Two and a half years later, the idea of innate immunity in humans and its connections to defense in invertebrates had already taken hold. At least 150 scientists gathered at a National Academy of Sciences colloquium in Irvine, Calif., entitled “Virulence and Defense in Host-Pathogen Interactions: Common Features between Plants and Animals.” At the meeting, 12 researchers specifically discussed their work on toll in flies and “toll-like receptors”—as the mammalian versions are now known—and other aspects of innate immunity. Two dozen other scientists focused on patterns common to the insect and mammalian pathogens.

By March 2001, scientists had found 10 other human toll-like receptors, including toll-like receptor 2, which Shizuo Akira, M.D., and colleagues at Osaka University showed responds to a particular sequence found in bacterial DNA but not in mammalian DNA. To get an idea of how fast the field has grown since 1997, a literature search for the term “toll-like receptor” in February brought up 450 abstracts.

Other biochemicals that operate in the toll pathway have also come to light. Dozens of labs have focused solely on the tail end of the toll pathway—the production of the antimicrobial peptides that constitute the body’s ancient first line of defense. For example, Hoffmann launched a pharmaceutical company in Strasbourg called EntoMed to exploit the anti-microbial peptides produced by flies, moths and other insects after toll pathway stimulation. Micrologix Biotech Inc. in Vancouver, B.C., for example, has reached the late phases of clinical trials for drugs to prevent catheter-related infections and is testing other compounds to treat acne and to prevent infections caused by a particularly recalcitrant bacterium known as methylene-resistant Staphylococcus aureus.

Georgetown’s Zasloff has focused on boosting the body’s ability to quickly spot and deal with a microbe. “We could create a class of immunostimulants,” suggests Zasloff, whose laboratory is exploring compounds meant to do exactly that.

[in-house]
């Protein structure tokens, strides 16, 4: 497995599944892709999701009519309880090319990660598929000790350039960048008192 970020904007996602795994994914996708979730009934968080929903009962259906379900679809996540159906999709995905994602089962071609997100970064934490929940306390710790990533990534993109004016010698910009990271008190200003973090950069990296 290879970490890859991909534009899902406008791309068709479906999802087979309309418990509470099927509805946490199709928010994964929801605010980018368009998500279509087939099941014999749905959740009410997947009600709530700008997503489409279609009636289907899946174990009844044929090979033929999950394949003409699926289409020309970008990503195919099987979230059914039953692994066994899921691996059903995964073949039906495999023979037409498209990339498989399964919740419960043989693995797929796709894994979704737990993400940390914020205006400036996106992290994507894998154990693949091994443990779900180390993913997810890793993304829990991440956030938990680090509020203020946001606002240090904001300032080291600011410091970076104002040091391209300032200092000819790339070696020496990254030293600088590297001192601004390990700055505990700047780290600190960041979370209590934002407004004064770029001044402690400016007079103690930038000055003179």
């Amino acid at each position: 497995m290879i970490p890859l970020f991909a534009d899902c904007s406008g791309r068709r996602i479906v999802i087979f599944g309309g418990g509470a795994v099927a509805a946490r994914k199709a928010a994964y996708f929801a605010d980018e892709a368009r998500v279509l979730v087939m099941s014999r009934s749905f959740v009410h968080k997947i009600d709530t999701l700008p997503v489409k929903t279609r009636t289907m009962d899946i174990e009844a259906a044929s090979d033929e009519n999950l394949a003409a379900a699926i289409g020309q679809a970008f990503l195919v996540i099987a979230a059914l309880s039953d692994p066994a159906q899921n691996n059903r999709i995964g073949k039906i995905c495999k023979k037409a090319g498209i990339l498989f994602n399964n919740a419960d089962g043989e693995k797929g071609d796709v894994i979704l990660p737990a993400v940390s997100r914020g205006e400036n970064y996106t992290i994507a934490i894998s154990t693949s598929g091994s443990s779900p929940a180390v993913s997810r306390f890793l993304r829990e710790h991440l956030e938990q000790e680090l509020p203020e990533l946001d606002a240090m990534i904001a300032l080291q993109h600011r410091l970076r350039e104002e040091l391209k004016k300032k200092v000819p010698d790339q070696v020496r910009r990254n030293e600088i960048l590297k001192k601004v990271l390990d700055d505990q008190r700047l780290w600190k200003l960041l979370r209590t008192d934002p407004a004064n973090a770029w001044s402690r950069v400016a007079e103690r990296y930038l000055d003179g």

The evolutionary connections have also awed researchers, as they eventually found toll-like molecules in worms, mice, even plants. Plant geneticist Santosh Misra, Ph.D., and colleagues at the University of Victoria in British Columbia have genetically engineered antimicrobial peptides into potatoes to get the crops to withstand fungal infection. Protective compounds produced by plants could conceivably work as new classes of antibiotics in people as well.

And there are even more fundamental questions being asked about toll and innate immunity. Quite simply, how are plants, flies and people connected in their defense against the microbes that infect them? And, as Janeway first proposed at the Keystone meeting, might the innate arm of immunity—the more ancient system—actually be the means by which the body distinguishes itself from foreign invaders? If so, understanding its mechanisms might have crucial implications for the study of both infectious diseases and autoimmune disorders.

“This is the hottest area in immunology right now,” says Richard A. Flavell, Ph.D., chair of the Section of Immunobiology.

Indeed, in the aftermath of their breakthrough, Janeway lobbied for Medzhitov’s recruitment for a faculty position at Yale. Medzhitov had seven other offers, including positions at Harvard and MIT, which he turned down. “I knew that at Yale I’d be given a lot of intellectual freedom to pursue riskier ideas,” he says.

Then, Janeway did something unusual: he handed over to Medzhitov the reigns of their collaboration. Mentors often give away parts of projects to exiting postdocs. But to do so for “the biggest discovery in immunology in a decade is rare and typical of Charlie’s generosity,” Flavell says.